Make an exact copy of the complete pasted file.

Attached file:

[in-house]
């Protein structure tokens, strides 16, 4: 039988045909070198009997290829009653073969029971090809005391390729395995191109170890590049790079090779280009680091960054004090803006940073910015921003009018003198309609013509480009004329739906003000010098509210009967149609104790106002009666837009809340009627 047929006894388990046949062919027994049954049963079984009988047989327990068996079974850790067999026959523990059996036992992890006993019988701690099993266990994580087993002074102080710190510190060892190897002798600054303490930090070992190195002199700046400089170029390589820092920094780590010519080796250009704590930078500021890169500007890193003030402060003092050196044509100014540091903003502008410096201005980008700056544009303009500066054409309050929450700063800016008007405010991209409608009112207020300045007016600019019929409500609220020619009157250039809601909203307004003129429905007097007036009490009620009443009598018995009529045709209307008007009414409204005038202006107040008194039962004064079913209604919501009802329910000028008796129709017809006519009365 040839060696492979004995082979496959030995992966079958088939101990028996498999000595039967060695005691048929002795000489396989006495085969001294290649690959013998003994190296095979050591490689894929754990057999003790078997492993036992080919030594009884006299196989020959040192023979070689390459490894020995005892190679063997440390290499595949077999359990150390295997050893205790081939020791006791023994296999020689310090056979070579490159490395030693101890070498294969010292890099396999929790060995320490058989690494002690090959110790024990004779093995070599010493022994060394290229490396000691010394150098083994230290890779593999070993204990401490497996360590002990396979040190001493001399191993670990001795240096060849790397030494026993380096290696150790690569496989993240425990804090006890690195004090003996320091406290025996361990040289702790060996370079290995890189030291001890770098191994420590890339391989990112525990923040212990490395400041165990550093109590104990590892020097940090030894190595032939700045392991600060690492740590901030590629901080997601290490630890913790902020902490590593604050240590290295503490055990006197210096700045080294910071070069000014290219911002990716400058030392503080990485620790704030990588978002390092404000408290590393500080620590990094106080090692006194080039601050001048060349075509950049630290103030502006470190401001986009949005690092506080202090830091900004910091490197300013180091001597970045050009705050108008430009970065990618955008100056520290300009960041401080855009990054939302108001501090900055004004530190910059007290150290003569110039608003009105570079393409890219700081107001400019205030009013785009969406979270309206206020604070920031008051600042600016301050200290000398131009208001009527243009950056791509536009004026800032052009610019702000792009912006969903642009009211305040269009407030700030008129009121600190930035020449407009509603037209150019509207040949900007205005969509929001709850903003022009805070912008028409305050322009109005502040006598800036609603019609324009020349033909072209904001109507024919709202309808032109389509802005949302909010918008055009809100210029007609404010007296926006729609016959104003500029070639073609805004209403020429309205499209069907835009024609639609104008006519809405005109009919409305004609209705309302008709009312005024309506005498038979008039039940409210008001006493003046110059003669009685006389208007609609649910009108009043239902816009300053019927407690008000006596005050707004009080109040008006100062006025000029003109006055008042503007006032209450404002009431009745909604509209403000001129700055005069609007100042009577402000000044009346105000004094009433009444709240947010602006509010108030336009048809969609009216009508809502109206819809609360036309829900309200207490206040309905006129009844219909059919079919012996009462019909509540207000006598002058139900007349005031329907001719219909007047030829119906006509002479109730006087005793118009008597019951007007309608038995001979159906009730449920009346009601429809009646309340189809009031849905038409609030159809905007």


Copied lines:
[in-house]
């Protein structure tokens, strides 16, 4: 039988045909070198009997290829009653073969029971090809005391390729395995191109170890590049790079090779280009680091960054004090803006940073910015921003009018003198309609013509480009004329739906003000010098509210009967149609104790106002009666837009809340009627 047929006894388990046949062919027994049954049963079984009988047989327990068996079974850790067999026959523990059996036992992890006993019988701690099993266990994580087993002074102080710190510190060892190897002798600054303490930090070992190195002199700046400089170029390589820092920094780590010519080796250009704590930078500021890169500007890193003030402060003092050196044509100014540091903003502008410096201005980008700056544009303009500066054409309050929450700063800016008007405010991209409608009112207020300045007016600019019929409500609220020619009157250039809601909203307004003129429905007097007036009490009620009443009598018995009529045709209307008007009414409204005038202006107040008194039962004064079913209604919501009802329910000028008796129709017809006519009365 040839060696492979004995082979496959030995992966079958088939101990028996498999000595039967060695005691048929002795000489396989006495085969001294290649690959013998003994190296095979050591490689894929754990057999003790078997492993036992080919030594009884006299196989020959040192023979070689390459490894020995005892190679063997440390290499595949077999359990150390295997050893205790081939020791006791023994296999020689310090056979070579490159490395030693101890070498294969010292890099396999929790060995320490058989690494002690090959110790024990004779093995070599010493022994060394290229490396000691010394150098083994230290890779593999070993204990401490497996360590002990396979040190001493001399191993670990001795240096060849790397030494026993380096290696150790690569496989993240425990804090006890690195004090003996320091406290025996361990040289702790060996370079290995890189030291001890770098191994420590890339391989990112525990923040212990490395400041165990550093109590104990590892020097940090030894190595032939700045392991600060690492740590901030590629901080997601290490630890913790902020902490590593604050240590290295503490055990006197210096700045080294910071070069000014290219911002990716400058030392503080990485620790704030990588978002390092404000408290590393500080620590990094106080090692006194080039601050001048060349075509950049630290103030502006470190401001986009949005690092506080202090830091900004910091490197300013180091001597970045050009705050108008430009970065990618955008100056520290300009960041401080855009990054939302108001501090900055004004530190910059007290150290003569110039608003009105570079393409890219700081107001400019205030009013785009969406979270309206206020604070920031008051600042600016301050200290000398131009208001009527243009950056791509536009004026800032052009610019702000792009912006969903642009009211305040269009407030700030008129009121600190930035020449407009509603037209150019509207040949900007205005969509929001709850903003022009805070912008028409305050322009109005502040006598800036609603019609324009020349033909072209904001109507024919709202309808032109389509802005949302909010918008055009809100210029007609404010007296926006729609016959104003500029070639073609805004209403020429309205499209069907835009024609639609104008006519809405005109009919409305004609209705309302008709009312005024309506005498038979008039039940409210008001006493003046110059003669009685006389208007609609649910009108009043239902816009300053019927407690008000006596005050707004009080109040008006100062006025000029003109006055008042503007006032209450404002009431009745909604509209403000001129700055005069609007100042009577402000000044009346105000004094009433009444709240947010602006509010108030336009048809969609009216009508809502109206819809609360036309829900309200207490206040309905006129009844219909059919079919012996009462019909509540207000006598002058139900007349005031329907001719219909007047030829119906006509002479109730006087005793118009008597019951007007309608038995001979159906009730449920009346009601429809009646309340189809009031849905038409609030159809905007």